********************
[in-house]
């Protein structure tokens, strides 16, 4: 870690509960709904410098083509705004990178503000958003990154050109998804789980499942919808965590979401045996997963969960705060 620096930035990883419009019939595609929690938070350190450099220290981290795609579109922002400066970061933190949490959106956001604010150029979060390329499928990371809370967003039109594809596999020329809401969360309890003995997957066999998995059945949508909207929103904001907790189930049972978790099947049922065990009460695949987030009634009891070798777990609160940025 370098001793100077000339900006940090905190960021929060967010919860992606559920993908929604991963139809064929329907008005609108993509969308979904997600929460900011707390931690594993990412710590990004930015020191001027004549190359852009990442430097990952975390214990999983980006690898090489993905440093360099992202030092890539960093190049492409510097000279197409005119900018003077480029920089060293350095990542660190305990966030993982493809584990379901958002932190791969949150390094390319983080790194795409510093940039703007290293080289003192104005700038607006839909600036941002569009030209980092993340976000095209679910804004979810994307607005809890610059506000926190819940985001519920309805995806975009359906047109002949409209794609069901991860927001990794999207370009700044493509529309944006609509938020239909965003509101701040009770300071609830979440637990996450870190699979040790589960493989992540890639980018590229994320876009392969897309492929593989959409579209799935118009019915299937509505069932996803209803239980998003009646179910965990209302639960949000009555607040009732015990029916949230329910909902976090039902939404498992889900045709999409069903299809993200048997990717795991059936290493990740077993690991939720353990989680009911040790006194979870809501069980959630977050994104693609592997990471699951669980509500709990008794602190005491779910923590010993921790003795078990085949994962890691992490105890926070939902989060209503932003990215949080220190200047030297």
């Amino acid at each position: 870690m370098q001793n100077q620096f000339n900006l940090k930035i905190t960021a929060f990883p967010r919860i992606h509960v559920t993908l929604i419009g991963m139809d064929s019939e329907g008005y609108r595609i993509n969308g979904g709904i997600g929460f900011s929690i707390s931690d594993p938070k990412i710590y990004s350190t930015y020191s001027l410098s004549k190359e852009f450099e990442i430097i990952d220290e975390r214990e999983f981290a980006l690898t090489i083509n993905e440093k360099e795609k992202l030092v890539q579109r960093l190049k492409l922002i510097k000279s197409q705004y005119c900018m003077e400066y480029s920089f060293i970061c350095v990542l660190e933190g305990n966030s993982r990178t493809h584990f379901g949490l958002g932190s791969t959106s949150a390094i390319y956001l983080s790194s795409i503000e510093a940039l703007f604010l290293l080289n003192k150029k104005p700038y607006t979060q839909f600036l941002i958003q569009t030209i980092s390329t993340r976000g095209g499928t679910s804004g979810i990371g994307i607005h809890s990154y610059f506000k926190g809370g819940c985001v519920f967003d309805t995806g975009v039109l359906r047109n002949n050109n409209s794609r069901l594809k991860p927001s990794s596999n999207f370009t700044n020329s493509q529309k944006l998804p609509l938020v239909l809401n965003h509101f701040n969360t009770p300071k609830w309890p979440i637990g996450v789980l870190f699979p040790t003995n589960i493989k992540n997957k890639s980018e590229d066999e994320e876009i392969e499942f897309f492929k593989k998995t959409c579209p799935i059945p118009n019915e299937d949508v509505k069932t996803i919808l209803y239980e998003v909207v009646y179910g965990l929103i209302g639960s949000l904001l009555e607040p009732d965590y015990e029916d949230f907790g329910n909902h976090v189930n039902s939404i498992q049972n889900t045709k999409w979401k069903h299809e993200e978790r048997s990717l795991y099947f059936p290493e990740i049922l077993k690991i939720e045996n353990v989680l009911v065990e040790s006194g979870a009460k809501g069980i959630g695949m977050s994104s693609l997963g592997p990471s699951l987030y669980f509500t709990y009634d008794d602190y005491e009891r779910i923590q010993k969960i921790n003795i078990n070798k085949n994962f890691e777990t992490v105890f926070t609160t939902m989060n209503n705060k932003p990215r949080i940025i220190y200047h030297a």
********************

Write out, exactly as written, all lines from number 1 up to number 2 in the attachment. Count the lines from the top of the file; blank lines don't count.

[in-house]
């Protein structure tokens, strides 16, 4: 870690509960709904410098083509705004990178503000958003990154050109998804789980499942919808965590979401045996997963969960705060 620096930035990883419009019939595609929690938070350190450099220290981290795609579109922002400066970061933190949490959106956001604010150029979060390329499928990371809370967003039109594809596999020329809401969360309890003995997957066999998995059945949508909207929103904001907790189930049972978790099947049922065990009460695949987030009634009891070798777990609160940025 370098001793100077000339900006940090905190960021929060967010919860992606559920993908929604991963139809064929329907008005609108993509969308979904997600929460900011707390931690594993990412710590990004930015020191001027004549190359852009990442430097990952975390214990999983980006690898090489993905440093360099992202030092890539960093190049492409510097000279197409005119900018003077480029920089060293350095990542660190305990966030993982493809584990379901958002932190791969949150390094390319983080790194795409510093940039703007290293080289003192104005700038607006839909600036941002569009030209980092993340976000095209679910804004979810994307607005809890610059506000926190819940985001519920309805995806975009359906047109002949409209794609069901991860927001990794999207370009700044493509529309944006609509938020239909965003509101701040009770300071609830979440637990996450870190699979040790589960493989992540890639980018590229994320876009392969897309492929593989959409579209799935118009019915299937509505069932996803209803239980998003009646179910965990209302639960949000009555607040009732015990029916949230329910909902976090039902939404498992889900045709999409069903299809993200048997990717795991059936290493990740077993690991939720353990989680009911040790006194979870809501069980959630977050994104693609592997990471699951669980509500709990008794602190005491779910923590010993921790003795078990085949994962890691992490105890926070939902989060209503932003990215949080220190200047030297």